|New Study Of Physicians Using HIT In Hospitals
When physicians in hospitals use health information
technology (HIT) to its full potential there are fewer deaths, fewer
complications, and lower healthcare costs, according to a study
supported by the Commonwealth Fund.
The study was led by Dr. Ruben Amarasingham, associate
chief of medicine at Parkland Health &Hospital System, in Dallas,
Texas and assistant professor of medicine at University of Texas
Southwestern Medical School; and Dr. Neil Powe, professor of medicine
at the Johns Hopkins University School of Medicine, in Baltimore, Md.
They surveyed physicians from 41 hospitals in Texas
treating a diverse group of patients across a variety of conditions
including heart attack, heart failure and pneumonia.
The survey directly measures physicians using HIT in a hospital setting.
Respondents were asked about their use of several
different types of HIT including electronic notes and records, order
entry, and clinical decision support.
Researchers found that relatively modest increases in
technology use had dramatic results — a 10 point increase in the
use of electronic notes and medical records was associated with a 15
percent reduction in the likelihood of patient death. And, when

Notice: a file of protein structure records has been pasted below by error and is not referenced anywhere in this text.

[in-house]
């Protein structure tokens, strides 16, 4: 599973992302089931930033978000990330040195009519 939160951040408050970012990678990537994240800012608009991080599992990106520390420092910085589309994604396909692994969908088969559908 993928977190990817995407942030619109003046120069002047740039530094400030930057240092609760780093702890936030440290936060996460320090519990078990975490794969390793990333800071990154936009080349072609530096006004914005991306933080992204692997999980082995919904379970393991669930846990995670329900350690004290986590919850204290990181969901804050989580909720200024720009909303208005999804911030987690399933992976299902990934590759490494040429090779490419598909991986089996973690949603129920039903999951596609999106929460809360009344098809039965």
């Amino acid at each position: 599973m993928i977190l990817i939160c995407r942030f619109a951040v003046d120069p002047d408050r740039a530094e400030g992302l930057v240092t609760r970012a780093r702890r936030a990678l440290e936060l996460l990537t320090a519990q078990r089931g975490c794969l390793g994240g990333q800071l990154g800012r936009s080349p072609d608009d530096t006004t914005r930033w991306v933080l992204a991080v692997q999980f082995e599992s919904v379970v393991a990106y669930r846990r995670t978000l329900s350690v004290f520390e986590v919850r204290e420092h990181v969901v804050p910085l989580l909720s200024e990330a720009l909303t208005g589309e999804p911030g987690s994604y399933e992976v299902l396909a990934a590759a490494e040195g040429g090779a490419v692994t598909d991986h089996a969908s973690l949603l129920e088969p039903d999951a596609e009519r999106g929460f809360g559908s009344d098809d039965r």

physicians electronically entered their instructions for patient care,
there was a 55 percent reduction in the likelihood of death for some
Increased use of HIT was also linked to lower costs:
hospitals with automated test results, order entry, and decision
support experienced lower costs for all hospital admissions (-$110,
-$132, and -$538, respectively per admission).
"These findings tell us, straight from the physicians
using it, that this technology works to improve quality of care for
patients — the first priority of health information technology,"
said Commonwealth Fund Vice President for Quality Improvement and
Efficiency Dr. Anne-Marie Audet, "But, in order to save lives and keep
costs down, health information technology has to be used to its fullest
Address: The Commonwealth Fund, One East 75th Street, New York, NY 10021; (212) 606-3800, www.cmwf.org.